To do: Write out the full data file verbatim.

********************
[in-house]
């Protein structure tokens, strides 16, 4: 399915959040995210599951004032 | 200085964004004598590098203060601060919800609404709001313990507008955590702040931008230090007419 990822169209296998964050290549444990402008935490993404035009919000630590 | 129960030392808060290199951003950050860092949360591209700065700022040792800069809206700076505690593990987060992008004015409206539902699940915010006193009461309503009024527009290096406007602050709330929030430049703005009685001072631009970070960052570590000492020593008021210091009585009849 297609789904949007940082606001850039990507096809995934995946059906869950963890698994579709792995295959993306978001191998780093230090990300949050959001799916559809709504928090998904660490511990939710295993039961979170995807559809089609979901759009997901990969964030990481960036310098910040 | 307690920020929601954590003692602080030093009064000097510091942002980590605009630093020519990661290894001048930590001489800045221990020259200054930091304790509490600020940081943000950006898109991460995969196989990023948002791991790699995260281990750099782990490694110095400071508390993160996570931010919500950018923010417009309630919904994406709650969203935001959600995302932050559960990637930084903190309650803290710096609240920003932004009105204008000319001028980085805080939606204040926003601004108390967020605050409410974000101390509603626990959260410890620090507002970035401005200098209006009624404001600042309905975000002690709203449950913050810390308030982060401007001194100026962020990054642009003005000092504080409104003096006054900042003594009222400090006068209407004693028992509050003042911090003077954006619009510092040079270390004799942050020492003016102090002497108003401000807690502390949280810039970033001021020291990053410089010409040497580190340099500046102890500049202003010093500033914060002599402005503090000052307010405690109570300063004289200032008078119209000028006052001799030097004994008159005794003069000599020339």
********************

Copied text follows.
[in-house]
């Protein structure tokens, strides 16, 4: 399915959040995210599951004032 | 200085964004004598590098203060601060919800609404709001313990507008955590702040931008230090007419 990822169209296998964050290549444990402008935490993404035009919000630590 | 129960030392808060290199951003950050860092949360591209700065700022040792800069809206700076505690593990987060992008004015409206539902699940915010006193009461309503009024527009290096406007602050709330929030430049703005009685001072631009970070960052570590000492020593008021210091009585009849 297609789904949007940082606001850039990507096809995934995946059906869950963890698994579709792995295959993306978001191998780093230090990300949050959001799916559809709504928090998904660490511990939710295993039961979170995807559809089609979901759009997901990969964030990481960036310098910040 | 307690920020929601954590003692602080030093009064000097510091942002980590605009630093020519990661290894001048930590001489800045221990020259200054930091304790509490600020940081943000950006898109991460995969196989990023948002791991790699995260281990750099782990490694110095400071508390993160996570931010919500950018923010417009309630919904994406709650969203935001959600995302932050559960990637930084903190309650803290710096609240920003932004009105204008000319001028980085805080939606204040926003601004108390967020605050409410974000101390509603626990959260410890620090507002970035401005200098209006009624404001600042309905975000002690709203449950913050810390308030982060401007001194100026962020990054642009003005000092504080409104003096006054900042003594009222400090006068209407004693028992509050003042911090003077954006619009510092040079270390004799942050020492003016102090002497108003401000807690502390949280810039970033001021020291990053410089010409040497580190340099500046102890500049202003010093500033914060002599402005503090000052307010405690109570300063004289200032008078119209000028006052001799030097004994008159005794003069000599020339």